Along the Malibu coastline, we identified a suitable tower for an on-channel booster at Pt. Dume.

During the past seven years, while these efforts were on-going, a series of threats to the KPFK signal were made. In Carpenteria, an application for 90.7 Mhz. was successfully stopped by our efforts. In northern San Diego County, another translator application, also on 90.7, was opposed by Pacifica and dismissed by the FCC. We were unsuccessful in stopping a translator in Victorville at 91.1 Mhz, but thankfully it has had no effect on the KPFK signal in that area.

KPFK's Antenna

The KPFK antenna is located on Mt. Wilson, nearly 6000 feet above sea level. Much like a large light bulb, what you see is what you get. FM broadcasts need a clear view to reach radio receivers, and Mt. Wilson is favorable to a large reach, due to it's height. KPFK is also the most powerful FM station on Mt. Wilson, with 112,000 watts. But, Southern California is not a flat landscape; there is no shortage of hills, trees, and even mountain ranges many thousands of feet high. All of these factors tend to affect KPFK's signal reach.

In an ideal world, an FM signal would broadcast in a perfect circle. But unless the FM broadcast antenna is surrounded by an open, flat prairie or desert on all sides (or in outer space), terrain will affect how well the signal travels. FM signals are also limited by the curvature of the earth, and will be reduced to nothing past the antenna horizon. The map above shows what the natural terrain of Southern California does to the KPFK signal. Instead of a perfect circle, the Angeles National Forest and the San Bernardino Mountain ranges create shadows which block the signal. The signal does make it over the mountains, but at a greatly reduced strength at ground level.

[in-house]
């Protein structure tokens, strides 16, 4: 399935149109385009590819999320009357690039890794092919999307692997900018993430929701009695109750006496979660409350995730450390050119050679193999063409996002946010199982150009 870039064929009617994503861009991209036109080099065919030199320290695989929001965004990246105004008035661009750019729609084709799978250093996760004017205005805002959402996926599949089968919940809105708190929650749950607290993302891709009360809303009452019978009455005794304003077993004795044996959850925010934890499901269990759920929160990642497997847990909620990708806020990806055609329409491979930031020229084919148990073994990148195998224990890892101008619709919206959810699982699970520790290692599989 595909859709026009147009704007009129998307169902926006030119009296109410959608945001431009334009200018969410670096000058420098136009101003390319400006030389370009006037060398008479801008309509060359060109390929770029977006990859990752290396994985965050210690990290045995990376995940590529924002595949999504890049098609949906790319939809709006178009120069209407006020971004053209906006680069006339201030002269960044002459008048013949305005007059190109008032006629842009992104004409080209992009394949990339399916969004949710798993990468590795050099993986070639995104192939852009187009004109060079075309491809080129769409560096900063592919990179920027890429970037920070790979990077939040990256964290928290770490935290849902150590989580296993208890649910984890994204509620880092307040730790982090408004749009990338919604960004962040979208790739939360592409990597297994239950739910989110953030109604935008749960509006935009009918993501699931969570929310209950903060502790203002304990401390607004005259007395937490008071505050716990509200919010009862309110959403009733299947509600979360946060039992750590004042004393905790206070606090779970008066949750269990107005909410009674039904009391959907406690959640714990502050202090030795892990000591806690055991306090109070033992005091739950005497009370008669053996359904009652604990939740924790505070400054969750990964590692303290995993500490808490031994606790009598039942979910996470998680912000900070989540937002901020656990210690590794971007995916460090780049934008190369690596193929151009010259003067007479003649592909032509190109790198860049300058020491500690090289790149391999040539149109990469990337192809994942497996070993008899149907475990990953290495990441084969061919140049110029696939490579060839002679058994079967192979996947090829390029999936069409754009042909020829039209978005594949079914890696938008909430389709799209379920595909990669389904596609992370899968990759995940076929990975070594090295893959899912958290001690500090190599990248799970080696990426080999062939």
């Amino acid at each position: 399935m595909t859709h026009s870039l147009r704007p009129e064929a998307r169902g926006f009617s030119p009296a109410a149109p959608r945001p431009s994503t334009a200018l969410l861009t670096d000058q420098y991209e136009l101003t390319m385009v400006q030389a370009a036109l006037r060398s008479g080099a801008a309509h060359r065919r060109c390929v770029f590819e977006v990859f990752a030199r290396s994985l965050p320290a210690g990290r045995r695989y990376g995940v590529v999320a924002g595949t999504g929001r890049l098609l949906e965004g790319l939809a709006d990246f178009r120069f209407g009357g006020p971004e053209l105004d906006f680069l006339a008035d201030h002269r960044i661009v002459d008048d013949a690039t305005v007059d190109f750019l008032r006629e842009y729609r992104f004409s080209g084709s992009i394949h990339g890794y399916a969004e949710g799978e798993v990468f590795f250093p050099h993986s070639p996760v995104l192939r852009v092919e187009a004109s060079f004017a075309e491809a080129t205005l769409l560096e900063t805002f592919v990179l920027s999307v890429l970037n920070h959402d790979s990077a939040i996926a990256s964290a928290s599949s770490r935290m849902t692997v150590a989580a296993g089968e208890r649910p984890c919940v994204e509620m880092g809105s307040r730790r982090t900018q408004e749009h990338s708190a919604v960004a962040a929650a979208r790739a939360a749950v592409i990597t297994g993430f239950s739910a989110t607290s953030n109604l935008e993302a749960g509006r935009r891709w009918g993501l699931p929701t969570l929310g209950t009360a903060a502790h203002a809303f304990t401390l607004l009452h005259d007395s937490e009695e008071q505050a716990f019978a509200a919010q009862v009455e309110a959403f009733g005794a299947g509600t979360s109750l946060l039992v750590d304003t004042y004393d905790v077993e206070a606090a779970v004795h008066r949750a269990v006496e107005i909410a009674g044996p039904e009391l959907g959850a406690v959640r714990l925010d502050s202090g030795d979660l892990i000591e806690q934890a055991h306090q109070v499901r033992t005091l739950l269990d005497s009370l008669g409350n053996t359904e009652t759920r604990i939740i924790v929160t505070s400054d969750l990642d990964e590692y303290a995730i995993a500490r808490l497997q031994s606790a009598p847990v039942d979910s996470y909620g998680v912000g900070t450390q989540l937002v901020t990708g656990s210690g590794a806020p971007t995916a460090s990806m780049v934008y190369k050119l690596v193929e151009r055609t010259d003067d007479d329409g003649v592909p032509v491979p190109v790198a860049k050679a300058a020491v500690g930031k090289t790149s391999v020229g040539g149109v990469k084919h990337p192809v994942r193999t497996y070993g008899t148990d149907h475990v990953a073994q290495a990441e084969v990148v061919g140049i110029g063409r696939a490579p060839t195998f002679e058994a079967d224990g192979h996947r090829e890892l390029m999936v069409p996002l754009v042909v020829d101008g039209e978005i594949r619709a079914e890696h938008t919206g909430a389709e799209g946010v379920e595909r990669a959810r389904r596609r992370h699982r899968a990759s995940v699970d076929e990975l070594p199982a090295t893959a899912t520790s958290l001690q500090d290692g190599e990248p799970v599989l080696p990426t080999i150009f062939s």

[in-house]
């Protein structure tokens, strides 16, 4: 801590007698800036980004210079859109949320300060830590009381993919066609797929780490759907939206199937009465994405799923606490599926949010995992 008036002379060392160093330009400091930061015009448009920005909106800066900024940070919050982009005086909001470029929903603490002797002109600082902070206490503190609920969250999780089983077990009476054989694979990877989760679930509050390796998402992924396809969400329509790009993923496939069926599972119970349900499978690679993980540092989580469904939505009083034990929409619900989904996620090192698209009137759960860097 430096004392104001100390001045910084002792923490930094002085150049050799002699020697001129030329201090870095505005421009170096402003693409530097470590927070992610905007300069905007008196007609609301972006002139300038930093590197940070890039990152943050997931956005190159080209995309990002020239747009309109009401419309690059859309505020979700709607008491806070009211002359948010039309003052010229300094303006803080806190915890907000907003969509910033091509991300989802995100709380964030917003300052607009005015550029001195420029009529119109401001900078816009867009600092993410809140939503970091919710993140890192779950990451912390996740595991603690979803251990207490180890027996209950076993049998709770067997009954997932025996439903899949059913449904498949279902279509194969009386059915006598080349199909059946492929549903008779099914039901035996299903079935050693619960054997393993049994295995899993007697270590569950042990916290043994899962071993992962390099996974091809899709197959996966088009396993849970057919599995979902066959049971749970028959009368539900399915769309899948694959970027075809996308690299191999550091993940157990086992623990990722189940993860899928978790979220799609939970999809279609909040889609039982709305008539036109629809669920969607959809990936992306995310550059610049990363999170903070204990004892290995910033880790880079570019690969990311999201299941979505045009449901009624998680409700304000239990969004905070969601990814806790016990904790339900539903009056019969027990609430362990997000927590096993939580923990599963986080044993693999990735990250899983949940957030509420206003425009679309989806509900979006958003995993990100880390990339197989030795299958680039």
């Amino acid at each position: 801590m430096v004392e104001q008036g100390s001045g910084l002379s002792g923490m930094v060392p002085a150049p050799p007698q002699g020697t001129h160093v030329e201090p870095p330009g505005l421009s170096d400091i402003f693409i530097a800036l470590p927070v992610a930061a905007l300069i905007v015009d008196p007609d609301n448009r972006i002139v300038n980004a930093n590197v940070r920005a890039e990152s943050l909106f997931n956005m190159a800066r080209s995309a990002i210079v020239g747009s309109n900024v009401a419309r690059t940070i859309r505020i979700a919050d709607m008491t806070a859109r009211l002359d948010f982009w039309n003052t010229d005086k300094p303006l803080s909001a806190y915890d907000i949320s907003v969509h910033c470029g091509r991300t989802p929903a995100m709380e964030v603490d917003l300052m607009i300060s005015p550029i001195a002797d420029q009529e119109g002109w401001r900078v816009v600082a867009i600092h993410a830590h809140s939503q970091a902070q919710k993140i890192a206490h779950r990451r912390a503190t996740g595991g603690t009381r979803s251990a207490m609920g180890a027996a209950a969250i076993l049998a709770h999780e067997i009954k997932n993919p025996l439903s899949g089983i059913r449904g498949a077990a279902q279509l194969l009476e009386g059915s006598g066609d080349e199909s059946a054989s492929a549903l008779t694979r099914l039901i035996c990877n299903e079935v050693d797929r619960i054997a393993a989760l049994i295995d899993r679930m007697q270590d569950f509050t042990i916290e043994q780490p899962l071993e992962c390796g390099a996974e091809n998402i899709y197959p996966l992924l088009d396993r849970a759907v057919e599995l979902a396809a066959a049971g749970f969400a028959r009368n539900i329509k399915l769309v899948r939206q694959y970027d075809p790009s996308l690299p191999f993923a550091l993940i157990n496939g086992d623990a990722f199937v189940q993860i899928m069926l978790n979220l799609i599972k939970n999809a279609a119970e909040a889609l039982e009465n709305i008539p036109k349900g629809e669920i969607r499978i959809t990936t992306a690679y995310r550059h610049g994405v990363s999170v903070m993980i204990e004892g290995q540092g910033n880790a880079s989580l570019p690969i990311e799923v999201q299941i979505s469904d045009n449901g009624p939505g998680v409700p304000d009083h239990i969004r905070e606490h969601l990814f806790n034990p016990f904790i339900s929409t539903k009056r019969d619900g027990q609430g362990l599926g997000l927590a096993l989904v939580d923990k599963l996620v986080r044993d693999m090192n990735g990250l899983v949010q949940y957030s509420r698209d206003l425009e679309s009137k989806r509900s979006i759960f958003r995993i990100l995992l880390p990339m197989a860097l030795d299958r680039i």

KPFK's Coverage Area

Various areas around Southern California are shadowed to Mt. Wilson. Natural features block the signal from a clear view in some places. The map below shows how the natural topography of Southern California affects the KPFK signal. The white areas have the most reliable reception.

Interference from Mexico

As of late 2008, the interference from Tijuana-based FM broadcasters on 90.7 has ceased. KPFK is now interference-free in most areas south of Orange County and into San Diego County.

Problem Areas for Reception of KPFK

There are many known poor reception spots for KPFK. Multi-Path interference is caused when the signal bounces from buildings or other large objects and creates two or more signals, which then interfere with each other. Most of the Mt. Wilson broadcasters also suffer from these same problem reception areas.

The known reception problem areas include, but are not limited to, the following: